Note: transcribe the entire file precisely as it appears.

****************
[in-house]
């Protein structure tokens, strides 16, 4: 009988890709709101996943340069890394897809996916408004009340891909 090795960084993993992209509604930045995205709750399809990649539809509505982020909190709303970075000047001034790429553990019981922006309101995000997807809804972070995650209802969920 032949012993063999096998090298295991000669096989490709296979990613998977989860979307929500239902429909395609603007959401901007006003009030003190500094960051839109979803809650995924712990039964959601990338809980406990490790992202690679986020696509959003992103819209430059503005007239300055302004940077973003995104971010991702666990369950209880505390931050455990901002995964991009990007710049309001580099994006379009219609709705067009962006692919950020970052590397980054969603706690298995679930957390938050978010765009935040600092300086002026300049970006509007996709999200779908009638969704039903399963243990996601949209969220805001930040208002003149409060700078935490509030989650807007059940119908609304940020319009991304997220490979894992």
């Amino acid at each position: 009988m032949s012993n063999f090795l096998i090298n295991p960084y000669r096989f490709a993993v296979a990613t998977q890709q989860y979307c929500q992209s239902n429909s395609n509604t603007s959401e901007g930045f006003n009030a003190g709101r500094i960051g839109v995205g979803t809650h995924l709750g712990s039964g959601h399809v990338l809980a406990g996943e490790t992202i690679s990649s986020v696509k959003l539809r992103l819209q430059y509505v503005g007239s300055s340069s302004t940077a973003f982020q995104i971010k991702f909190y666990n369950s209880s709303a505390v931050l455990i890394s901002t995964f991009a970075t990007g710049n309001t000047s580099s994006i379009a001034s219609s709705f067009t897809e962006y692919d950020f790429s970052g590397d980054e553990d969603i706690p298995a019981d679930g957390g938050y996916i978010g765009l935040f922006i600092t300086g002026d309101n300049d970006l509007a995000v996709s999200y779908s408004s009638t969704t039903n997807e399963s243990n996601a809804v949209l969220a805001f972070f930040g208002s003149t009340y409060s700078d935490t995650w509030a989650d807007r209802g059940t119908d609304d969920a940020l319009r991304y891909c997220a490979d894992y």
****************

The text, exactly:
[in-house]
């Protein structure tokens, strides 16, 4: 009988890709709101996943340069890394897809996916408004009340891909 090795960084993993992209509604930045995205709750399809990649539809509505982020909190709303970075000047001034790429553990019981922006309101995000997807809804972070995650209802969920 032949012993063999096998090298295991000669096989490709296979990613998977989860979307929500239902429909395609603007959401901007006003009030003190500094960051839109979803809650995924712990039964959601990338809980406990490790992202690679986020696509959003992103819209430059503005007239300055302004940077973003995104971010991702666990369950209880505390931050455990901002995964991009990007710049309001580099994006379009219609709705067009962006692919950020970052590397980054969603706690298995679930957390938050978010765009935040600092300086002026300049970006509007996709999200779908009638969704039903399963243990996601949209969220805001930040208002003149409060700078935490509030989650807007059940119908609304940020319009991304997220490979894992």
């Amino acid at each position: 009988m032949s012993n063999f090795l096998i090298n295991p960084y000669r096989f490709a993993v296979a990613t998977q890709q989860y979307c929500q992209s239902n429909s395609n509604t603007s959401e901007g930045f006003n009030a003190g709101r500094i960051g839109v995205g979803t809650h995924l709750g712990s039964g959601h399809v990338l809980a406990g996943e490790t992202i690679s990649s986020v696509k959003l539809r992103l819209q430059y509505v503005g007239s300055s340069s302004t940077a973003f982020q995104i971010k991702f909190y666990n369950s209880s709303a505390v931050l455990i890394s901002t995964f991009a970075t990007g710049n309001t000047s580099s994006i379009a001034s219609s709705f067009t897809e962006y692919d950020f790429s970052g590397d980054e553990d969603i706690p298995a019981d679930g957390g938050y996916i978010g765009l935040f922006i600092t300086g002026d309101n300049d970006l509007a995000v996709s999200y779908s408004s009638t969704t039903n997807e399963s243990n996601a809804v949209l969220a805001f972070f930040g208002s003149t009340y409060s700078d935490t995650w509030a989650d807007r209802g059940t119908d609304d969920a940020l319009r991304y891909c997220a490979d894992y």